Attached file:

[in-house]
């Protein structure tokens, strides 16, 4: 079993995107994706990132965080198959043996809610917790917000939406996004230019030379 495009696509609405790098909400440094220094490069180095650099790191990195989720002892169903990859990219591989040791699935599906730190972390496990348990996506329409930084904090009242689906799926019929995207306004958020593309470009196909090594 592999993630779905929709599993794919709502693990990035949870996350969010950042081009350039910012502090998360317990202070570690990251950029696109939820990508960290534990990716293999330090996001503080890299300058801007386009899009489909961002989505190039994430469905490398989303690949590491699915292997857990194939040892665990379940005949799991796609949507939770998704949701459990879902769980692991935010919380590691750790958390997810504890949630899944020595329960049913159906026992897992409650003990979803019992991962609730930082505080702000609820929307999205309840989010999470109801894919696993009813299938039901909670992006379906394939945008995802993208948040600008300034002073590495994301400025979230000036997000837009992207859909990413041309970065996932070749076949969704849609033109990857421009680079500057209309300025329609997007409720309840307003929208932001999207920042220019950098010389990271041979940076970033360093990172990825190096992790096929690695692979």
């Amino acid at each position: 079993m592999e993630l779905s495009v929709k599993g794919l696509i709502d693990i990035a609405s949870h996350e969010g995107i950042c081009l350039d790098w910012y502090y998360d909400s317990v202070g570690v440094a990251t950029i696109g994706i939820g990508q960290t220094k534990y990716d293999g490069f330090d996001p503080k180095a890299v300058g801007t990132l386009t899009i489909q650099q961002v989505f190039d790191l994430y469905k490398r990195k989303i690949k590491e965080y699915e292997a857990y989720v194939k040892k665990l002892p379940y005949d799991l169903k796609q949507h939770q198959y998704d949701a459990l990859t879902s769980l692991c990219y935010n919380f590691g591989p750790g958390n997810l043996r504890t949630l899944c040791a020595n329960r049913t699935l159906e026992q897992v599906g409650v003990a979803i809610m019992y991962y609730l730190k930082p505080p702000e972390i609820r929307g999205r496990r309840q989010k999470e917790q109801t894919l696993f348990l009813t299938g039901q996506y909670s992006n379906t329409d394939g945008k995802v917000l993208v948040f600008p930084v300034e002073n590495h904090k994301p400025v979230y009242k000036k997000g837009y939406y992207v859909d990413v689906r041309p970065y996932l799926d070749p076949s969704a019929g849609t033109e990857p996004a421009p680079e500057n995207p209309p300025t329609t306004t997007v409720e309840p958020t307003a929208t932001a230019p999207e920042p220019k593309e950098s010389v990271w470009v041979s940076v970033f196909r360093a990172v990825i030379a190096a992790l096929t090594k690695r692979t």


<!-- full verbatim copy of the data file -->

[in-house]
């Protein structure tokens, strides 16, 4: 079993995107994706990132965080198959043996809610917790917000939406996004230019030379 495009696509609405790098909400440094220094490069180095650099790191990195989720002892169903990859990219591989040791699935599906730190972390496990348990996506329409930084904090009242689906799926019929995207306004958020593309470009196909090594 592999993630779905929709599993794919709502693990990035949870996350969010950042081009350039910012502090998360317990202070570690990251950029696109939820990508960290534990990716293999330090996001503080890299300058801007386009899009489909961002989505190039994430469905490398989303690949590491699915292997857990194939040892665990379940005949799991796609949507939770998704949701459990879902769980692991935010919380590691750790958390997810504890949630899944020595329960049913159906026992897992409650003990979803019992991962609730930082505080702000609820929307999205309840989010999470109801894919696993009813299938039901909670992006379906394939945008995802993208948040600008300034002073590495994301400025979230000036997000837009992207859909990413041309970065996932070749076949969704849609033109990857421009680079500057209309300025329609997007409720309840307003929208932001999207920042220019950098010389990271041979940076970033360093990172990825190096992790096929690695692979």
């Amino acid at each position: 079993m592999e993630l779905s495009v929709k599993g794919l696509i709502d693990i990035a609405s949870h996350e969010g995107i950042c081009l350039d790098w910012y502090y998360d909400s317990v202070g570690v440094a990251t950029i696109g994706i939820g990508q960290t220094k534990y990716d293999g490069f330090d996001p503080k180095a890299v300058g801007t990132l386009t899009i489909q650099q961002v989505f190039d790191l994430y469905k490398r990195k989303i690949k590491e965080y699915e292997a857990y989720v194939k040892k665990l002892p379940y005949d799991l169903k796609q949507h939770q198959y998704d949701a459990l990859t879902s769980l692991c990219y935010n919380f590691g591989p750790g958390n997810l043996r504890t949630l899944c040791a020595n329960r049913t699935l159906e026992q897992v599906g409650v003990a979803i809610m019992y991962y609730l730190k930082p505080p702000e972390i609820r929307g999205r496990r309840q989010k999470e917790q109801t894919l696993f348990l009813t299938g039901q996506y909670s992006n379906t329409d394939g945008k995802v917000l993208v948040f600008p930084v300034e002073n590495h904090k994301p400025v979230y009242k000036k997000g837009y939406y992207v859909d990413v689906r041309p970065y996932l799926d070749p076949s969704a019929g849609t033109e990857p996004a421009p680079e500057n995207p209309p300025t329609t306004t997007v409720e309840p958020t307003a929208t932001a230019p999207e920042p220019k593309e950098s010389v990271w470009v041979s940076v970033f196909r360093a990172v990825i030379a190096a992790l096929t090594k690695r692979t």